The Independent on Sunday, 5-16-99
Worse than a mistake
The death of as many as 100 Albanian villagers in a Nato bombing raid
on southern Kosovo may give Mr Blair pause, but it seems unlikely.
Nothing so far has dented his Churchillian resolve. He will not rest,
he has told us, until good has triumphed over evil. There will be
setbacks along the way, to be sure, but "those who want a war that is
perfect, with no mistakes, no errors, no civilians hurt, are not
realistic about war". Let us be realistic, then. Nato's latest attack
on civilians was a mistake, but it was an inevitable one. It is what
happens when airmen are required to launch attacks from 15,000 feet.
Perhaps, as Nato says, the target was "legitimate" and perhaps cluster
bombs were not used. Nato spokesmen do not deliberately lie. Nevertheless,
from the evidence so far available, what happened on Thursday night in
Korisa borders on the criminal. That much, indeed, may be said about any
action in this conflict: Nato's war against Serbia contravenes
The illegality of the war is one reason why this newspaper has opposed
it from the start. There are other, equally pressing reasons. On 28 March,
four days after the first wave of bombers went in, we wrote that no matter
how bad things were in Kosovo, Nato's action would make them worse: the
bombing would serve as a cover for death squads; the deployment of ground
troops, should it occur, would sacrifice good lives in the name of bad
policies. We pledged our support for British servicemen, but at the same
time we insisted that such support did not exempt politicians from
The Prime Minister does not like to be condemned. Even mild criticism
agitates him. Last week, after Michael Howard had spoken of the "gross
incompetence" of the Chinese embassy bombing, Mr Blair accused the
Opposition - and by implication all those who are against the war - of
undermining the morale of the armed services. It can't be long before he
starts to tell us that careless talk costs lives. For there is an element
of moral blackmail as well as hysteria in the Prime Minister's words. He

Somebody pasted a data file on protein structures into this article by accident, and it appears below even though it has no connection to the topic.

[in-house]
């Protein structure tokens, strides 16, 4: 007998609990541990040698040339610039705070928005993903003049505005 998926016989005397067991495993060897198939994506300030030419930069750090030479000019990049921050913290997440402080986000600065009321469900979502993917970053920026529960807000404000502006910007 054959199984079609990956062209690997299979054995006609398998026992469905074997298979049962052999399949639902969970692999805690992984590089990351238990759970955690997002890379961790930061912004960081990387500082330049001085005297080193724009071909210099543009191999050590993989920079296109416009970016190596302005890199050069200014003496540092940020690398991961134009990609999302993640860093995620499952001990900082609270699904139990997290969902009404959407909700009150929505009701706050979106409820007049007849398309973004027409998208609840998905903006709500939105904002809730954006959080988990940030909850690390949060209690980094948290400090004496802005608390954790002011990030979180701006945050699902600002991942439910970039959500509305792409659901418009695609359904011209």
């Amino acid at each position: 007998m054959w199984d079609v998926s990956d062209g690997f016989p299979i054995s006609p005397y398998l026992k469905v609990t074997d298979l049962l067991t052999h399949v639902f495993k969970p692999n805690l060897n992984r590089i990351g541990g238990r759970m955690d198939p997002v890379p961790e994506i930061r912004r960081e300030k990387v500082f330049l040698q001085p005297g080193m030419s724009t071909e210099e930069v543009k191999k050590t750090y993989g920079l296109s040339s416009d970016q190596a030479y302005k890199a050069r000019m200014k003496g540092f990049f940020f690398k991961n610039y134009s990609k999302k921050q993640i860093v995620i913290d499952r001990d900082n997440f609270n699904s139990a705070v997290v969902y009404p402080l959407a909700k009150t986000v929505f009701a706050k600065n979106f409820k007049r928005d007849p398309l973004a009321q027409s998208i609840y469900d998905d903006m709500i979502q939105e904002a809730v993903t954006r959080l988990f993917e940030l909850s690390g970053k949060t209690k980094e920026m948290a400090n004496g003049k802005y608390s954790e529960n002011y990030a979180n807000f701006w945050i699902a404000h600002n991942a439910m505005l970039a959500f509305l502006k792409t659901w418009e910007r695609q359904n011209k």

would like to silence criticism by suggesting, however obliquely, that it
puts the lives of British servicemen at risk: after all, demoralised soldiers
and airmen are more vulnerable than those who are cheerful and confident.
In fact, the people whose lives are seriously at risk at the moment are the
Albanians and the Serbs.
Not that we are impressed by Mr Howard's attack on the Government. The
Tories have all along supported the bombing: they have backed the
Government's aims and its means. They knew, as we all knew, that smart
bombs would kill civilians and that the wrong targets would be hit. It
is much too late for Mr Howard and the Tories to become scrupulous, far
less contemptuous of Mr Blair's running of the war (not, incidentally, that
Mr Blair has much to do with the running of what is an American show). All
Mr Howard is doing now is to make political capital out of squalid tragedy.
It may be what he is paid to do as an Opposition politician, but it would
be foolish to take anything he says about this war seriously.
It would be foolish, too, and disgusting, for opponents of the war to yield
to moral triumphalism. Many good people support this war. They believe that
it is a just response to Milosevic's abominable cruelty to the Kosovar
Albanians. We do not. We believe that Milosevic's worst excesses in Kosovo
have been made possible by this war; that a war begun to avert a human
catastrophe has in fact created a human catastrophe. Milosevic alone is
guilty of the crime of ethnic cleansing, but Nato has acted as his enabler.
Today, however, the emphasis is on Nato's victims, not on Milosevic's. Last
week, by cruel irony, Mr Blair accused the BBC of ignoring the plight of
ethnic Albanians in Kosovo. They won't be this week, Prime Minister
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